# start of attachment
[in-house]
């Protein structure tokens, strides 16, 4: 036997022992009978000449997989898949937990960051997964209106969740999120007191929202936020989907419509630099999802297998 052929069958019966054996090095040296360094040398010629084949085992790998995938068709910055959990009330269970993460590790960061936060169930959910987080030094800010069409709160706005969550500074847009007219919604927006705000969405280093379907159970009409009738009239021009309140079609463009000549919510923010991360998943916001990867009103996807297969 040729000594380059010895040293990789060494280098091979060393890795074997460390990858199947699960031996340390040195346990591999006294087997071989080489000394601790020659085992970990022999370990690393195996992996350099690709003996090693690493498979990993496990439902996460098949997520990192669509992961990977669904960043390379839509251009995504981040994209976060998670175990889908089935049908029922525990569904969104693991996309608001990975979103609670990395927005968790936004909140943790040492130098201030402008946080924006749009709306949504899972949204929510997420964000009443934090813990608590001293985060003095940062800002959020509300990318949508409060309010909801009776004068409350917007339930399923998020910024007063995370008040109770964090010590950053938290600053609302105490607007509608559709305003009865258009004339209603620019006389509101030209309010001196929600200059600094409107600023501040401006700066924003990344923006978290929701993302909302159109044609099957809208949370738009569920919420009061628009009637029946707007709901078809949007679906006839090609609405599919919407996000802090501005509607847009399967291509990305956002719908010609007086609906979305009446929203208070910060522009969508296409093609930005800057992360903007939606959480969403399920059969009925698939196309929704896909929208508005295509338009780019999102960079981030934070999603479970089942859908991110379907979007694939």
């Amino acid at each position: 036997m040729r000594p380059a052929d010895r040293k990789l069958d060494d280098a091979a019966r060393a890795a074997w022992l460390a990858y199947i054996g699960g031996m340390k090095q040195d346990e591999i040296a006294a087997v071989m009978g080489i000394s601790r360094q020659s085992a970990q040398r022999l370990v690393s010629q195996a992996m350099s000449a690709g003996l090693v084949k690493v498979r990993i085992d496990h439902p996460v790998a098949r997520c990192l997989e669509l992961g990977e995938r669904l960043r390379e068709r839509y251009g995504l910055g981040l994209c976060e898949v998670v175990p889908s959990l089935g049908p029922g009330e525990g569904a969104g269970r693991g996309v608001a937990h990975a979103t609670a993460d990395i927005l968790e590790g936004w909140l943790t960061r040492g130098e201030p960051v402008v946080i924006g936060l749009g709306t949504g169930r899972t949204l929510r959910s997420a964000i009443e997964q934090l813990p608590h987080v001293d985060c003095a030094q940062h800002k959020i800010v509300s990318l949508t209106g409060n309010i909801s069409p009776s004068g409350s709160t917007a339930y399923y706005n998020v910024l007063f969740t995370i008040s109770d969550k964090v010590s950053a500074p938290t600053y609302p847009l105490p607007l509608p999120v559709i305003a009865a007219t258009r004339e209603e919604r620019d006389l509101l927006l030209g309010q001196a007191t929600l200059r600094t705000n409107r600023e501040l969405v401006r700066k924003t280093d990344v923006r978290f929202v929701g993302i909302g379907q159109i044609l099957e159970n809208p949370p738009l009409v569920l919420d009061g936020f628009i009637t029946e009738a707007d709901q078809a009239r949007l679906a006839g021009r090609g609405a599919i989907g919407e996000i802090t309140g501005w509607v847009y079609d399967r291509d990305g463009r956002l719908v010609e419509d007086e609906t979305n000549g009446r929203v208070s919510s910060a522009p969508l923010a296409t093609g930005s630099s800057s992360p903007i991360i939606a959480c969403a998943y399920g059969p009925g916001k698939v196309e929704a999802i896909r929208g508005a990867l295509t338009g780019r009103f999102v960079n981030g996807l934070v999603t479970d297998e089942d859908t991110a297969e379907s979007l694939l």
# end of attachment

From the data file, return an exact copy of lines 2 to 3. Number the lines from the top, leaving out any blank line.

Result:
């Protein structure tokens, strides 16, 4: 036997022992009978000449997989898949937990960051997964209106969740999120007191929202936020989907419509630099999802297998 052929069958019966054996090095040296360094040398010629084949085992790998995938068709910055959990009330269970993460590790960061936060169930959910987080030094800010069409709160706005969550500074847009007219919604927006705000969405280093379907159970009409009738009239021009309140079609463009000549919510923010991360998943916001990867009103996807297969 040729000594380059010895040293990789060494280098091979060393890795074997460390990858199947699960031996340390040195346990591999006294087997071989080489000394601790020659085992970990022999370990690393195996992996350099690709003996090693690493498979990993496990439902996460098949997520990192669509992961990977669904960043390379839509251009995504981040994209976060998670175990889908089935049908029922525990569904969104693991996309608001990975979103609670990395927005968790936004909140943790040492130098201030402008946080924006749009709306949504899972949204929510997420964000009443934090813990608590001293985060003095940062800002959020509300990318949508409060309010909801009776004068409350917007339930399923998020910024007063995370008040109770964090010590950053938290600053609302105490607007509608559709305003009865258009004339209603620019006389509101030209309010001196929600200059600094409107600023501040401006700066924003990344923006978290929701993302909302159109044609099957809208949370738009569920919420009061628009009637029946707007709901078809949007679906006839090609609405599919919407996000802090501005509607847009399967291509990305956002719908010609007086609906979305009446929203208070910060522009969508296409093609930005800057992360903007939606959480969403399920059969009925698939196309929704896909929208508005295509338009780019999102960079981030934070999603479970089942859908991110379907979007694939």
């Amino acid at each position: 036997m040729r000594p380059a052929d010895r040293k990789l069958d060494d280098a091979a019966r060393a890795a074997w022992l460390a990858y199947i054996g699960g031996m340390k090095q040195d346990e591999i040296a006294a087997v071989m009978g080489i000394s601790r360094q020659s085992a970990q040398r022999l370990v690393s010629q195996a992996m350099s000449a690709g003996l090693v084949k690493v498979r990993i085992d496990h439902p996460v790998a098949r997520c990192l997989e669509l992961g990977e995938r669904l960043r390379e068709r839509y251009g995504l910055g981040l994209c976060e898949v998670v175990p889908s959990l089935g049908p029922g009330e525990g569904a969104g269970r693991g996309v608001a937990h990975a979103t609670a993460d990395i927005l968790e590790g936004w909140l943790t960061r040492g130098e201030p960051v402008v946080i924006g936060l749009g709306t949504g169930r899972t949204l929510r959910s997420a964000i009443e997964q934090l813990p608590h987080v001293d985060c003095a030094q940062h800002k959020i800010v509300s990318l949508t209106g409060n309010i909801s069409p009776s004068g409350s709160t917007a339930y399923y706005n998020v910024l007063f969740t995370i008040s109770d969550k964090v010590s950053a500074p938290t600053y609302p847009l105490p607007l509608p999120v559709i305003a009865a007219t258009r004339e209603e919604r620019d006389l509101l927006l030209g309010q001196a007191t929600l200059r600094t705000n409107r600023e501040l969405v401006r700066k924003t280093d990344v923006r978290f929202v929701g993302i909302g379907q159109i044609l099957e159970n809208p949370p738009l009409v569920l919420d009061g936020f628009i009637t029946e009738a707007d709901q078809a009239r949007l679906a006839g021009r090609g609405a599919i989907g919407e996000i802090t309140g501005w509607v847009y079609d399967r291509d990305g463009r956002l719908v010609e419509d007086e609906t979305n000549g009446r929203v208070s919510s910060a522009p969508l923010a296409t093609g930005s630099s800057s992360p903007i991360i939606a959480c969403a998943y399920g059969p009925g916001k698939v196309e929704a999802i896909r929208g508005a990867l295509t338009g780019r009103f999102v960079n981030g996807l934070v999603t479970d297998e089942d859908t991110a297969e379907s979007l694939l």